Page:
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Some people have asked about "the plate", an illustration we included in The Hidden Half of Nature.  The idea of the plate is that you (and we) can use it as a guide for how to feed the microbiome.  Specifically, the microbiota that live in our colon. If you want to know more about why this matters you'll have to crack the book and read about your personal alchemists. 


In the meantime, you'll find examples of how to make the plate below. If you spend much time around cooks and in kitchens you can probably reverse engineer the recipes. If you are more of a by-the-cookbook person, there are recipe-like tips and pointers below.  Have fun with food! Be creative and experiment. Like us, you'll develop some winners to make over and over.


All of these dishes are easily adjusted for omnivores, vegans, or vegetarians.  Seed and nut butter dressings, meat additions, dairy substitutes are all fair game to take these dishes the direction you want.  Whatever your choice, just remember, the goal is ample fodder for your fiber fermenters so they can work on your behalf.  And of course, part of the pleasure of eating is enjoying good food with family and friends, so don't forget that ingredient.  



*This ragu is made from summer tomatoes that were both dried and  frozen; an assortment of sweet and spicy peppers, onions, garlic, and mushrooms. Saute all these things to the texture you like, add wine, stock, or tomato sauce to further modify. Season with basil, oregano, thyme, chili flakes, salt, and pepper.


*To make the bean bed first cook the beans in water and drain well.  When ready to eat, lay beans one layer thick on a cookie sheet and roast them at 300ish. The jackets will start to burst, kind of like popcorn.  As the beans lose moisture they start getting crunchy.  Pull out of oven and toss in olive oil, salt, and pepper and other herbs and spices you like. 


*Steam Brussels sprouts and then drizzle with olive oil and add a dash of salt and pepper.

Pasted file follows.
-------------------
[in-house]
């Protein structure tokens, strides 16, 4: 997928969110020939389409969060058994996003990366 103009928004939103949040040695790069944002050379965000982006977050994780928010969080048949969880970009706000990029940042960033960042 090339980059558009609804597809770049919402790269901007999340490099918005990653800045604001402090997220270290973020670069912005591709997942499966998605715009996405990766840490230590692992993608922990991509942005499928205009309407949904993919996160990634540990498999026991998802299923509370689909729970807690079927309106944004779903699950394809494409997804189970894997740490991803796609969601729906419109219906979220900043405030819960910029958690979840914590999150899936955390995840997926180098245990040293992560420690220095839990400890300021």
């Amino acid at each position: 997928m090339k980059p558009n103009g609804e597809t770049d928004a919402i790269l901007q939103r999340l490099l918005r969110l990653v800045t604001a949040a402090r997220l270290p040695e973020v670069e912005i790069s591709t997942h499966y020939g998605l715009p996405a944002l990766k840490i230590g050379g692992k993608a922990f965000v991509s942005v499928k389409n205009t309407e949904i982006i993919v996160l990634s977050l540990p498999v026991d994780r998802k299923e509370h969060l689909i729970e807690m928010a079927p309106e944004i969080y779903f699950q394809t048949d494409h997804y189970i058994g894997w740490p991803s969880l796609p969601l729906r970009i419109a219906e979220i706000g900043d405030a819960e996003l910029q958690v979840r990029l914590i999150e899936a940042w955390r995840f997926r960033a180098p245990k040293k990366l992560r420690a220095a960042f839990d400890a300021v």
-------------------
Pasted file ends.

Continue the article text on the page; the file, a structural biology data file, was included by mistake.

*This ragu is made from an assortment of sweet and spicy peppers, onions, garlic, sausage, and butternut squash.  It is topped with a little parmesan.  Saute everything as above, adding liquid, or other ingredients you like.


*What makes kale especially good is to steam it with just a little water in a covered pan very slowly.  Partway through steaming, add olive oil to the pan and let the kale continue cooking. This takes ~20 min's. You want all the water to steam away by the time the kale is done because you don't want to drain the kale after adding olive oil. Toss kale in salt, pepper, and other herbs and spices you like. 



*Forget almost everything you thought about "salad".  Too many of us think only in terms of lettuce.  Add more ingredients and salad is a meal unto itself.


*Instead of just lettuce, try for a total of three different greens. The salad pictured has raddichio, lacinato kale, lettuce, and parsley.  Other standard ingredients for this salad in our house are walnuts, apples, blue cheese, and homemade croutons. Pick a different nut, fruit, and cheese if you like others better. Put seasonal things, like summer tomatoes (or winter roots) on the side and some protein, like the egg, and you are set for a meal.  


*A simple dressing is fresh-squeezed lemon, olive oil, salt and pepper. Don't skimp.


(goes well with tofu or chicken if you don't like tempeh)


*Tempeh is fermented whole soybeans pressed into a firm cake.  Slice it in whatever shape you like and fry in coconut oil with jewel yam and purple onion till everything is cooked. Add fresh garlic at the very end, peanuts, sesame seeds, splashes of a nice quality shoyu or tamari, and chili flakes.


*Steam some greens (broccoli raab, or bok choy, or purple cabbage go well with tempeh) and lay on plate.  Put the cooked tempeh mix on top of the greens and add a few drops of sesame oil.  You can eat it like this or whip up a quick peanut sauce (see below).